In my last column, we learned about the power of "mere exposure": repeated exposure to a person makes that person seem more familiar, which in turn increases our liking for her or him.
But knowing this doesn’t really tell us very much about where exactly we meet our potential partners.
Fortunately, scientists have put their minds to this question and have come to rather interesting conclusions. Some of the best work on this issue was conducted by the French sociologists Michel Bozon and François Héran in the 1980s. These researchers studied the places where people met their potential partners in twentieth-century France.
In their work, they distinguished between three types of places. The first are "public" meeting places—these are places open to anyone, like bars, shops, and parks. The second are "closed" places, where admission is granted only to people who fulfill certain criteria. This includes workplaces and universities, which are generally only open to people who work or study there. And the final type is "private" places, such as our circle of family members or friends.
One of the things that Bozon and Héran examined in their studies was changes in the places where people met their partners over the course of the twentieth century. At the start of the last century, for example, most people tended to meet their partners very close to home—through their families, church, or friends. In other words, most people met their future partners in "private" places.
But beginning in the 1960s, Bozon and Héran noticed a decline in the number of meetings with future partners that took place at family gatherings. Instead, more people were meeting their partners through their friends and, more often, in "public" places, particularly in nightclubs, parties, and on holidays.
The most recent research suggests that, since the 1980s, meetings in "private" places—that includes family, friends, and acquaintances— have remained steady, accounting for about a fifth of meetings between partners. Intriguingly, however, the number of people meeting in "public" places appears to have declined since the 1980s. You might think that nightclubs and bars are where most people find their partners, but in fact recent studies suggest that chance meeting in places to drink, eat, or socialize account for only about two-fifths of meet-ups.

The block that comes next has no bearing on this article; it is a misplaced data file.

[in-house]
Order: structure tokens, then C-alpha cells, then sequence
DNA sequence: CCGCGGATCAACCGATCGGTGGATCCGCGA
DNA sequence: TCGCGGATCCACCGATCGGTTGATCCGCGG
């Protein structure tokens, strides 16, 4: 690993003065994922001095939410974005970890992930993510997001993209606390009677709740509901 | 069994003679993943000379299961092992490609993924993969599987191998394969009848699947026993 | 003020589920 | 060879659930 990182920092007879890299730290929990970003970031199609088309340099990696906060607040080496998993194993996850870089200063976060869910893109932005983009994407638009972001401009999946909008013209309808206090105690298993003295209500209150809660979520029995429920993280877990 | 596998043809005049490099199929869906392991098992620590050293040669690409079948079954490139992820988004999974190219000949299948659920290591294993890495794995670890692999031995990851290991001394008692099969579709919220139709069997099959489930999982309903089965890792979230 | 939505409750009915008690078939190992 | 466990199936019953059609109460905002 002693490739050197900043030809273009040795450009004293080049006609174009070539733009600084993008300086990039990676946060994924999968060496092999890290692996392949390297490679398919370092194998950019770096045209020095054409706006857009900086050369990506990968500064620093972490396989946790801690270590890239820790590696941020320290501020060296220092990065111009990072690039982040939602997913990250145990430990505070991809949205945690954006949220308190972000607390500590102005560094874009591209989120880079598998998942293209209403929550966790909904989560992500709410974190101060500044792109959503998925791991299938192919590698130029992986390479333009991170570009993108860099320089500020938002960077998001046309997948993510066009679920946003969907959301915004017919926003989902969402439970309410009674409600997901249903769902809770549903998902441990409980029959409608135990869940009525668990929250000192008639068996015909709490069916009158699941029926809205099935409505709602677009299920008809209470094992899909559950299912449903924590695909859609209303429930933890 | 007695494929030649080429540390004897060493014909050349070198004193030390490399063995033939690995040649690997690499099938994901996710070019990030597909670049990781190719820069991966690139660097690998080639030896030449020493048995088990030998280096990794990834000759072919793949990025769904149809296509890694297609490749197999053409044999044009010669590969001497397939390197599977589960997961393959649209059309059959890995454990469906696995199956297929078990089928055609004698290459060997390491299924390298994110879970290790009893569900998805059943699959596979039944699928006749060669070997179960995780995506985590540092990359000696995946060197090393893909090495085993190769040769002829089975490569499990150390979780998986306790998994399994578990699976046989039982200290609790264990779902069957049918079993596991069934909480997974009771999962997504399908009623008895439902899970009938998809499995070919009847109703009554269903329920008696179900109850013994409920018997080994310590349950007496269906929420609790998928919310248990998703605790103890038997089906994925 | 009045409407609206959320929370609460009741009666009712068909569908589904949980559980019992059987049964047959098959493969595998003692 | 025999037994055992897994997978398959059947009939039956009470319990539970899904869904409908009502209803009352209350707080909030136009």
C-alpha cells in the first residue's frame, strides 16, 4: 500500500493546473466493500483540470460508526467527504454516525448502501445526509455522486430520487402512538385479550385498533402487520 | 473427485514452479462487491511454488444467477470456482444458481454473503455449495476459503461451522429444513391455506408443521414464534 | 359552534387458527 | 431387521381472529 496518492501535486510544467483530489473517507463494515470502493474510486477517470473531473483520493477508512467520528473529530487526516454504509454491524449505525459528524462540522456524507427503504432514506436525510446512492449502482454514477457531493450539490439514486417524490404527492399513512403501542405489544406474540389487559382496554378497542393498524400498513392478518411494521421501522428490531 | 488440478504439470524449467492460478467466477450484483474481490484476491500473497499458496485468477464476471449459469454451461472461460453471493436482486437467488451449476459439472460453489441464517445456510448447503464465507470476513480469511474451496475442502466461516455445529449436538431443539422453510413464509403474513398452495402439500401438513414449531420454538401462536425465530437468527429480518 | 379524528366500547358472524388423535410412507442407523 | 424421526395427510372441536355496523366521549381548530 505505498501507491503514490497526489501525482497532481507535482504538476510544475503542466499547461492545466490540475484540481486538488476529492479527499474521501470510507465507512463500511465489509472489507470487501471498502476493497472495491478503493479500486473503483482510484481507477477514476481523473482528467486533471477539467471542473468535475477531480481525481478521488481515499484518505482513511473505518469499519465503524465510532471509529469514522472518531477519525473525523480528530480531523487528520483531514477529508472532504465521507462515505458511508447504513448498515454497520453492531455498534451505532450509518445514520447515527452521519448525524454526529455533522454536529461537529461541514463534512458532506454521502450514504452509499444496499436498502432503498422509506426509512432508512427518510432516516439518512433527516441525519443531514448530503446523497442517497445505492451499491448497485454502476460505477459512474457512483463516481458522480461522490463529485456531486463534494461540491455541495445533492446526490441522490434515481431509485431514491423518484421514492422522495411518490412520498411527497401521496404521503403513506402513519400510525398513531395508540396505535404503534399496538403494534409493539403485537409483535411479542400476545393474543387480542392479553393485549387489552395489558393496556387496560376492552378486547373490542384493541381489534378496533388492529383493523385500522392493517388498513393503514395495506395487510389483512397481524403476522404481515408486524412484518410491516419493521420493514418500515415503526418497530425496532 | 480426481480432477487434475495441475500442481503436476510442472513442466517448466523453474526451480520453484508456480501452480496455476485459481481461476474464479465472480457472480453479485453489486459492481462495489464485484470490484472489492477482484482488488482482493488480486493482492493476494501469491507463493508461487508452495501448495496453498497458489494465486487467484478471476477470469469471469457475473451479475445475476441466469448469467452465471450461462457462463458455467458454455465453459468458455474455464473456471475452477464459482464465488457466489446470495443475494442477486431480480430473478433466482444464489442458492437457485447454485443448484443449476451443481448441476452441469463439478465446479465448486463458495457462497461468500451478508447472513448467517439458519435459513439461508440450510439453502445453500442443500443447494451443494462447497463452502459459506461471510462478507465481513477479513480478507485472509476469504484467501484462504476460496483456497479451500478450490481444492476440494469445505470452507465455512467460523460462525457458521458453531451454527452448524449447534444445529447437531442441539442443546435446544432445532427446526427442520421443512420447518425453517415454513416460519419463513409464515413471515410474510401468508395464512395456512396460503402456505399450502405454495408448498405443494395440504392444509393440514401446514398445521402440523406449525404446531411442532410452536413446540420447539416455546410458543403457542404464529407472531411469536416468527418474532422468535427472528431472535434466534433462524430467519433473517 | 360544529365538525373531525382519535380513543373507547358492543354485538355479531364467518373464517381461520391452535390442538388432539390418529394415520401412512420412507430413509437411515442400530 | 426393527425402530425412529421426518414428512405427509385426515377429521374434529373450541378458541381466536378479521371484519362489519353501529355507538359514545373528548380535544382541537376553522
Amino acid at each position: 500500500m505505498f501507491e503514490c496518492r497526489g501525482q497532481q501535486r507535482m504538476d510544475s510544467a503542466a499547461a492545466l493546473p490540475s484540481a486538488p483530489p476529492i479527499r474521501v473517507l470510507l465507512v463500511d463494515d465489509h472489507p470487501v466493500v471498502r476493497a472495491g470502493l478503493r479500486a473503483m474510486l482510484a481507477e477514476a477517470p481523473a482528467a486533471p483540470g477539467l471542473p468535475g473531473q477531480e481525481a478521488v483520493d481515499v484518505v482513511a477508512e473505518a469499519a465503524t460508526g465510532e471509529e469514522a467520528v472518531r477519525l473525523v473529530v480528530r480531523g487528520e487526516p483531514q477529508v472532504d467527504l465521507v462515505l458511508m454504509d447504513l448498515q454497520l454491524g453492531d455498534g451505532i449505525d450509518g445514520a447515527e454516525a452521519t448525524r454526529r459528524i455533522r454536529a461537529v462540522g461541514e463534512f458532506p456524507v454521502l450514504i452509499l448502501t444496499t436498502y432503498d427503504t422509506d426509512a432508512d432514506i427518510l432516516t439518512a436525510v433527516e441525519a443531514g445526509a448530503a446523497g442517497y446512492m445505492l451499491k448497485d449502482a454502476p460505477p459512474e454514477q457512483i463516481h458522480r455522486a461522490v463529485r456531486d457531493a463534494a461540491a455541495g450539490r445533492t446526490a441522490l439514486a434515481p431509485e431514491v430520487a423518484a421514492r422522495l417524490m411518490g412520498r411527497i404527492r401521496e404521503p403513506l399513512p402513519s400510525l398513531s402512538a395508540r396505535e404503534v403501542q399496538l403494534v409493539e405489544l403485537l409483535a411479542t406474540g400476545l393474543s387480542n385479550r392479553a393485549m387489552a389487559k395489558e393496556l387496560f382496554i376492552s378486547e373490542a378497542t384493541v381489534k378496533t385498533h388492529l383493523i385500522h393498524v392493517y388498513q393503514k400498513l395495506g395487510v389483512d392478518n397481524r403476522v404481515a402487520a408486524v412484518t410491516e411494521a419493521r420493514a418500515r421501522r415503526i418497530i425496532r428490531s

So, if most people aren’t meeting their partners in private or public places, then where are these couplings taking place?
Well, the big change since the 1980s has been the number of meetings that take place in what Bozon and Héran called "closed" places. In fact, a recent large survey in the U.S. indicated that about 40 percent of people met their partners in "closed" places, like workplaces, college or university, school, church, and sports clubs.
This fact often surprises people: when we think of places where we meet potential partners, we often think of places that are geared toward that kind of activity, like bars and nightclubs. But the evidence suggests that we’re more likely to meet our potential partners in places we often discount. But if you think about it from the perspective of "mere exposure," it makes sense that we should find love in the places we frequent.
What explains this shift? Most researchers now think that the trend toward relationships being formed in "select" places has to do with the number of people in higher education. Over the last couple of decades, the number of people with a higher education qualification has increased and this group are more likely to meet their partners at university or at work.
The lesson for anyone looking for love is to keep your eyes open and not to discount the people you know in your workplace or college. Though these places may seem like unlikely places to meet potential partners, there are good reasons why so many people meet their partners here, as we’ll see in my next column.
Until next, time, remember that chances are the partner you’ve been waiting for is a lot closer than you think!
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